Greater patient access to immuno-oncology therapies—what can policymakers do?
Francesco de Lorenzo1, Suzanne Wait2, Burçak Karaca3, Cedrik M Britten4, Marc van den Bulcke5 and the European Expert Group on Immuno-Oncology*
1European Cancer Patient Coalition, Brussels B-1000, Belgium
2The Health Policy Partnership, London W1W 5NA, UK
3Ege University, Department of Medical Oncology, Izmir 35100, Turkey
4Association for Cancer Immunotherapy (CIMT), Mainz D-55116, Germany
5Scientific Institute of Public Health, B-1050, Belgium
*Members of the European Expert Group on Immuno-Oncology include: Francesco de Lorenzo (European Cancer Patient Coalition (ECPC)); Philippe de Backer, MEP; Cristian Silviu Busoi, MEP; Cedrik M. Britten (Association for Cancer Immunotherapy (CIMT); Marc van den Bulcke (Institute of Public Health, Belgium); Szymon Chrostowski (Let’s Win Health Foundation, Poland); Edith Frenoy (European Federation of the Pharmaceutical Industries and Associations); Christoph Huber (CIMT); Burçak Karaca (Ege University, Department of Medical Oncology, Izmir); James Larkin (Royal Marsden Hospital, UK); Cilia Linssen (Lung Cancer Europe (LUCE)); Olivier Michielin (European Society for Medical Oncology (ESMO)); Mihaela Militaru (ECPC); Ingrid van den Neucker (European Cancer Coalition (ECCO)); Francisco Ventura Ramos (Portuguese Institute of Oncology, Lisbon).
Correspondence to: Suzanne Wait. Email: firstname.lastname@example.org
Copyright: © the authors; licensee ecancermedicalscience. This is an Open Access article distributed under the terms of the Creative Commons Attribution License (http://creativecommons.org/licenses/by/3.0), which permits unrestricted use, distribution, and reproduction in any medium, provided the original work is properly cited.
Scientists have been looking at the role the immune system may play in fighting cancer for decades, but it is only recently that this knowledge has been translated into immuno-oncology therapies that provide the promise of long-term quality survival to patients [1–3]. Agents are now available to patients with advanced melanoma  and castration resistant prostate cancer,  and many more agents are expected to become available in the next few years, including in some of most common (e.g. breast and lung) and most difficult-to-treat cancers [1–5].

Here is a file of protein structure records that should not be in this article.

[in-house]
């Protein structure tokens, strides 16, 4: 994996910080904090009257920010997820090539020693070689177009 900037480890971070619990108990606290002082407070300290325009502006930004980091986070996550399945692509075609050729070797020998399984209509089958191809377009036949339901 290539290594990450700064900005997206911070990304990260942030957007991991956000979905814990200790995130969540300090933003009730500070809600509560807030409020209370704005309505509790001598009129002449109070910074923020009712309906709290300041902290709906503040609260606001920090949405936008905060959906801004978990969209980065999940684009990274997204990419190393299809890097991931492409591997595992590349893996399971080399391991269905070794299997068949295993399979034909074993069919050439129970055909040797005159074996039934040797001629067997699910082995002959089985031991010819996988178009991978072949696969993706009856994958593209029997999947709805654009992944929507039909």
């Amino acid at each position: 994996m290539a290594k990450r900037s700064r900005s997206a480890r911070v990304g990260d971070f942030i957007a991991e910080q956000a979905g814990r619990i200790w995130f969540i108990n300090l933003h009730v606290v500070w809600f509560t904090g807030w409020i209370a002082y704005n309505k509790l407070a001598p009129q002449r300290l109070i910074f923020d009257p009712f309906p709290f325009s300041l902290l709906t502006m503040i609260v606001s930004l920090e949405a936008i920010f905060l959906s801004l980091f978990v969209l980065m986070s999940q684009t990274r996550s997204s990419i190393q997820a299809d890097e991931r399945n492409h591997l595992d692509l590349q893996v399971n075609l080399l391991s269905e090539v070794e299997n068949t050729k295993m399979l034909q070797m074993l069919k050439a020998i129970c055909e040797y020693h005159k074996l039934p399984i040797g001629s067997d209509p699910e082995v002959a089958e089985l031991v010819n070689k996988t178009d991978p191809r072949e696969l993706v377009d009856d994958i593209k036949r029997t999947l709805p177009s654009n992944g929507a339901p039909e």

What makes these new therapies unique is that they confer long-lasting memory to the immune system, enabling it to adapt itself to fight against cancer cells even after remission. Side-effects also tend to be manageable compared to many other cancer therapies.
But as with all new treatments, providing fast access to immuno-oncology therapies to appropriate patients will be increasingly challenging in our resource-constrained health care systems. In addition, the science of immuno-oncology is rapidly evolving, and we are still learning how to use these agents to achieve the best possible response in patients . We still lack a clear understanding of what biological factors make a given immuno-oncology therapy work in a particular patient . Also, the clinical development pathways traditionally used in oncology were typically developed for conventional cytotoxic therapies and may be poorly suited to reflect the effects seen with immunooncology therapies .
Figure 1. Key recommendations for policymakers on immuno-oncology .
With these challenges in mind, the European Expert Group on Immuno-Oncology was established in early 2014 as an independent network of patients, oncology healthcare professionals, scientists, industry and politicians to help improve overall understanding of what immuno-oncology therapies are and what they may mean for cancer patients.
A first goal of the Expert Group was to help policymakers identify what policy adaptations were needed to enable rapid access to immunooncology therapies in appropriate patients across Europe. The resulting Policy Action Framework  was launched at the European Parliament in November 2014 along with a guide for patients on immuno-oncology .
The Action Framework proposes five priority areas, as shown in Figure 1.